The Assasin’s Creed series may be taking a year off on gaming consoles, but the comic books from Titan Comics are still going strong. Written and illustrated by Fred Van Lente and Dennis Calero respectively – the creative team behind the X-Men: Noir comics – Assassin’s Creed: Templars #1 takes a look at the Templar Order in 1927 Shanghai. Issue one of the new series does everything you would expect an introductory story to do, but it also does some intriguing things to pique your interest for issue two.
The Templar Order have been characterized as the longtime foe of the Assassin Order, but here in Assassin’s Creed: Templars #1 we’re given a different, more sympathetic view of the organization. Issue one opens up with a frightening assassination of a money-grubbing slimeball outside the illuminating Cafe de Paris in London, England. The majestic nighttime lighting serves the scenery well, but the haunting warm colors embodying the victim as he flees for his life has its own sick appeal.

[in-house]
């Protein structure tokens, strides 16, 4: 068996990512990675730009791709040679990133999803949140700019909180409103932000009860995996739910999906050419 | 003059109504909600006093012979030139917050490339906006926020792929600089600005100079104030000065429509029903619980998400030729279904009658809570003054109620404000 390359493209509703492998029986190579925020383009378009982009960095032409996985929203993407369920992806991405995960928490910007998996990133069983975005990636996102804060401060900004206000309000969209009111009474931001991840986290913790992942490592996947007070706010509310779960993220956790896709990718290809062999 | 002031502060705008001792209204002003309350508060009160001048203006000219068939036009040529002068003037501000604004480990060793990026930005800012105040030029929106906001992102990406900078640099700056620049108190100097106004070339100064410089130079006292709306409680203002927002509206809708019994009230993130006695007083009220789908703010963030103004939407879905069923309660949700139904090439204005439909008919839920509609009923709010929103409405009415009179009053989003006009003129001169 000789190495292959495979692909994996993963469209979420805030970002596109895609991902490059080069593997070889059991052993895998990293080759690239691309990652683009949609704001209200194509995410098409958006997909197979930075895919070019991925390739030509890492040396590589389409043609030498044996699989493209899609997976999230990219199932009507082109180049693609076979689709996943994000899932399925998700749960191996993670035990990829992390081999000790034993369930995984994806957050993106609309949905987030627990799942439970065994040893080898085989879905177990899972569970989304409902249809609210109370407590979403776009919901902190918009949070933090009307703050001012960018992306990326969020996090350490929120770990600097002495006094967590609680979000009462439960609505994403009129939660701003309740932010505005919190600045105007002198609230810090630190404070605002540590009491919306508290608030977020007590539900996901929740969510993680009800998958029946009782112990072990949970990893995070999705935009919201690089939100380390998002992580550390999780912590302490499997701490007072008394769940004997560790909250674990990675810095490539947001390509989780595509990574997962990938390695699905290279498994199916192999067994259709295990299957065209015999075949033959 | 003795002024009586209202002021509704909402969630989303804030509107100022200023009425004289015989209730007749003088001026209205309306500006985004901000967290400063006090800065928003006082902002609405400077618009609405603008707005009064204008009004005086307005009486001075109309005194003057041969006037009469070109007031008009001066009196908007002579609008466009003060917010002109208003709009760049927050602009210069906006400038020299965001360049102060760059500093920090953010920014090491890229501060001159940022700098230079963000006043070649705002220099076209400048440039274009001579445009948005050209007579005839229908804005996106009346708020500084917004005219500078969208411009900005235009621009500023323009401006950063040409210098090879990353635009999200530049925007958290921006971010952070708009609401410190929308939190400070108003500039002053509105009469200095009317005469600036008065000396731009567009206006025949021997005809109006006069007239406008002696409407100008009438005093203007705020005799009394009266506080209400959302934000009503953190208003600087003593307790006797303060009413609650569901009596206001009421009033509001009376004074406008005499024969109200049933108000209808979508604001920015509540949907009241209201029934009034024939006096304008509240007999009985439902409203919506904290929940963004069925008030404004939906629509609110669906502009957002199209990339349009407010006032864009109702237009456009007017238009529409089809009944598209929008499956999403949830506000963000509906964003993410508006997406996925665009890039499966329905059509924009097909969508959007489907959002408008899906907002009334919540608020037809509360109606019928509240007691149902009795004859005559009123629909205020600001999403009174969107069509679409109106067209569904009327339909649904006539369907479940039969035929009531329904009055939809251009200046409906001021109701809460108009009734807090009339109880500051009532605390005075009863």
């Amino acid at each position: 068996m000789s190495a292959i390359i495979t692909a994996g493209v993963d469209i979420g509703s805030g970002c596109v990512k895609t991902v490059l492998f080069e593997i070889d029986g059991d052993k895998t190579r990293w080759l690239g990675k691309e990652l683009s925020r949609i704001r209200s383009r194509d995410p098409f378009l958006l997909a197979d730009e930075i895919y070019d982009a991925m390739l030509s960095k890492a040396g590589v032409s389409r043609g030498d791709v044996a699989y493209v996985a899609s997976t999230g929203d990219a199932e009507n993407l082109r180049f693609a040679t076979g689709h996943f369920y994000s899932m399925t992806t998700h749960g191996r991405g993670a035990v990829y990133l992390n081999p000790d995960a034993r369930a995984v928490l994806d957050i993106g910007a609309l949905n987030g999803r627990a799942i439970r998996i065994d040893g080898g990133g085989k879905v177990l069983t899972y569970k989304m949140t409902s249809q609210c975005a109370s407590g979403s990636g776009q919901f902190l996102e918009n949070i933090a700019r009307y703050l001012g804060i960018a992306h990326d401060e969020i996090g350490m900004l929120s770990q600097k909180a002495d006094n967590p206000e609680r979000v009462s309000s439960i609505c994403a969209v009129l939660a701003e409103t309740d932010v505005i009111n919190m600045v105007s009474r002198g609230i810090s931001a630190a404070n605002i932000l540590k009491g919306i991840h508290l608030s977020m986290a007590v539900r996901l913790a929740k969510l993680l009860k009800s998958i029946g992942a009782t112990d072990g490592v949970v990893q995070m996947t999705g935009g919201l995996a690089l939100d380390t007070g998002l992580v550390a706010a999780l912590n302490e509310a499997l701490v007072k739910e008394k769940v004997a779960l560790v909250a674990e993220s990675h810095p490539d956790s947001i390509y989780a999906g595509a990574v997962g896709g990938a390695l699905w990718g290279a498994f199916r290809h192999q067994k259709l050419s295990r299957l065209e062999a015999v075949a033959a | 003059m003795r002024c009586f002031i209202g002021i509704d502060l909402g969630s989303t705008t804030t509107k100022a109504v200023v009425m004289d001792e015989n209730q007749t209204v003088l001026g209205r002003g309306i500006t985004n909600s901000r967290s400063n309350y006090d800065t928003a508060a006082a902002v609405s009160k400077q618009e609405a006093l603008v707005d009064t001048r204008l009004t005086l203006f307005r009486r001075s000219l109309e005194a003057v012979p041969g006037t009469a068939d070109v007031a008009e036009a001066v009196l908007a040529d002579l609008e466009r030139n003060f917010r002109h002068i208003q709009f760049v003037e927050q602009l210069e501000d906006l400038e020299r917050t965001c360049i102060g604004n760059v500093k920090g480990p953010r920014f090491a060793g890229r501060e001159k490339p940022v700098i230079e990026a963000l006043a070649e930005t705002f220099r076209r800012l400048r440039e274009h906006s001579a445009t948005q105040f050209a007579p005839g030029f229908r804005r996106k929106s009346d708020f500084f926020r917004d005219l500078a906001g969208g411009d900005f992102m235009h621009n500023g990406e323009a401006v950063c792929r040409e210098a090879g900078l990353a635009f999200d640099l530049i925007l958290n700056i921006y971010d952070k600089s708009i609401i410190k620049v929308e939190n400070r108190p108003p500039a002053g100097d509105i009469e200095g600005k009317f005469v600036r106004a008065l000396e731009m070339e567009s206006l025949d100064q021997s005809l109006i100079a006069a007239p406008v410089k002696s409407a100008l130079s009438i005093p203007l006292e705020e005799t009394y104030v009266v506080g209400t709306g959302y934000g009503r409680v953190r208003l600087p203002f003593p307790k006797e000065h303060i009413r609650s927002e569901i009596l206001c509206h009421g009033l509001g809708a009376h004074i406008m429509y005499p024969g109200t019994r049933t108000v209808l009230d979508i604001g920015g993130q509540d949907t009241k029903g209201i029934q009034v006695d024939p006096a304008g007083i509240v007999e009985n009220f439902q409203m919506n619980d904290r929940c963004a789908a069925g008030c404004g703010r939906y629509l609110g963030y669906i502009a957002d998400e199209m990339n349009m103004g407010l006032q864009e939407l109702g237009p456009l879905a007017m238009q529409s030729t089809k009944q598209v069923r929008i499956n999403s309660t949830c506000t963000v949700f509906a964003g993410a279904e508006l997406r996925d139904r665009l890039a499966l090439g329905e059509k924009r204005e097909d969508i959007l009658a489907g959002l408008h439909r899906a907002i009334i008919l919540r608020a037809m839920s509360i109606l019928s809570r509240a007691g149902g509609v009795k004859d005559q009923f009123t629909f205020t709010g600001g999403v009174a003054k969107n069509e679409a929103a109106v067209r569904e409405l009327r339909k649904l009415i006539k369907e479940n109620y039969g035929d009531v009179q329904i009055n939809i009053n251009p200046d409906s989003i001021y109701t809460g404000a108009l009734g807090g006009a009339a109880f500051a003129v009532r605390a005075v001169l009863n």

We’re introduced to Black Cross, a mysterious Templar agent described as the “boogie man” for adults. His presence is certainly terrifying and the splash pages used to reveal him is equally intimidating. Past the opener, the main meat of the story involves Darrius – a college student and son of the man just murdered by Black Cross. A complete opposite of his father, Darrius is given a dangerous and secretive mission from the Templar Order that has him travel to Shanghai, China. Darrius’s tale isn’t as exciting as Black Cross’, but it does its job of setting everything up for the reader.
What remains entertaining throughout is the noir-ish art style that shimmers with sophistication and style, even if background figures are hard to make out sometimes.
Assassin’s Creed: Templars #1 is now available at retail.
Comic Review: Assassin’s Creed: Templars #1
A decent first issue of the new Assasin’s Creed series. Shines a new light on the often portrayed antagonistic force from the games, while delivering stylish noir visuals. Opens up strong, but the rest routinely sets up the story.